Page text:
The International Criminal Tribunal for Rwanda, which has its seat in Arusha, Tanzania, began operating in 1995, pursuant to UN Security Council Resolution 955 of November 8, 1994, in the near-immediate aftermath of the Rwandan genocide in which hundreds of thousands of Rwandans lost their lives in massacres when the government incited the country’s majority ethnic group to attack the minority group.  (This conflict spilled over into the Democratic Republic of the Congo, where an estimated 5.4 million people have lost their lives because of the conflict since 1998.)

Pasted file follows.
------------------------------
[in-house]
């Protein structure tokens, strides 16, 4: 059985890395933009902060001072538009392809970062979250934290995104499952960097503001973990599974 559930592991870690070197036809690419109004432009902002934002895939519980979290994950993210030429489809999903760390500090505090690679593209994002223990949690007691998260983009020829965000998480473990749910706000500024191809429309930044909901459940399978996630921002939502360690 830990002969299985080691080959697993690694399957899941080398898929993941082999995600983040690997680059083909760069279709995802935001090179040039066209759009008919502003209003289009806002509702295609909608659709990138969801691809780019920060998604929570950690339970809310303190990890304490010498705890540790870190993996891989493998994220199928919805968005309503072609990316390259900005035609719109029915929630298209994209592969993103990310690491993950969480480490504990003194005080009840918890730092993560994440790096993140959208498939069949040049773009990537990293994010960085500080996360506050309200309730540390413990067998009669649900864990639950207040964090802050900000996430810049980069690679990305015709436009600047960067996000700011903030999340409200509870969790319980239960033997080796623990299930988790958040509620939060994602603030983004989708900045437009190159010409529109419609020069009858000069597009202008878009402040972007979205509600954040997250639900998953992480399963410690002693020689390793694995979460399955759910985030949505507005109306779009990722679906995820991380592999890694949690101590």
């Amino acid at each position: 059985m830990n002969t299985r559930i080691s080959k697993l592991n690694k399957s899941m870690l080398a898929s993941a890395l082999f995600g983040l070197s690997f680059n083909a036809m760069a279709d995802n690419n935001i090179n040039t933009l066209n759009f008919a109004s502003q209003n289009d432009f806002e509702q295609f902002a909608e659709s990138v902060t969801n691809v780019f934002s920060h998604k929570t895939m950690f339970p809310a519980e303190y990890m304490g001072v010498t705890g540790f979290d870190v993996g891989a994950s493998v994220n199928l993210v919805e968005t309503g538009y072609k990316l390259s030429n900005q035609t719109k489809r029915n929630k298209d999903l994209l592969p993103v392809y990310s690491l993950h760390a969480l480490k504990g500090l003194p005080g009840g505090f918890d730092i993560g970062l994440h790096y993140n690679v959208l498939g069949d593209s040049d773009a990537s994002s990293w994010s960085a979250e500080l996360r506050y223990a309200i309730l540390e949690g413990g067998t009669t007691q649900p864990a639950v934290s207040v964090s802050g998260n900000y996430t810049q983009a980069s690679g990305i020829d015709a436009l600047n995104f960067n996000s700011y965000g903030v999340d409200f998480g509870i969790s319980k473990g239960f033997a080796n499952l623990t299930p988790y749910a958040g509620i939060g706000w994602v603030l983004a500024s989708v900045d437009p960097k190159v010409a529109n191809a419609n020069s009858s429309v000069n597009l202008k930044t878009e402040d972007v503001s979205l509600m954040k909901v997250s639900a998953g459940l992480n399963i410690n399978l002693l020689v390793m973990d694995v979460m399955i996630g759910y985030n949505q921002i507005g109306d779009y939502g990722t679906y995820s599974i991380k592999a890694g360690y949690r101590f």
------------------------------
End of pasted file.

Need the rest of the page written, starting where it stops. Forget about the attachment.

The ICTR’s jurisdiction is limited to acts of genocide and crimes against humanity (as defined in its Statute)  and violations of Article 3 common to the Geneva Conventions and of Additional Protocol II committed in Rwanda, or by Rwandan nationals in neighboring States, between January 1, 1994 and December 31, 1994.   Its Statute and Rules of Procedure and Evidence establish the substantive and procedural norms applicable to the Tribunal’s work.

The ICTR has tried 49 individuals, while another 26 are currently being tried and 2 await trial.  Eleven suspects remain at large. (See case list here and unofficial judgment summaries here.)

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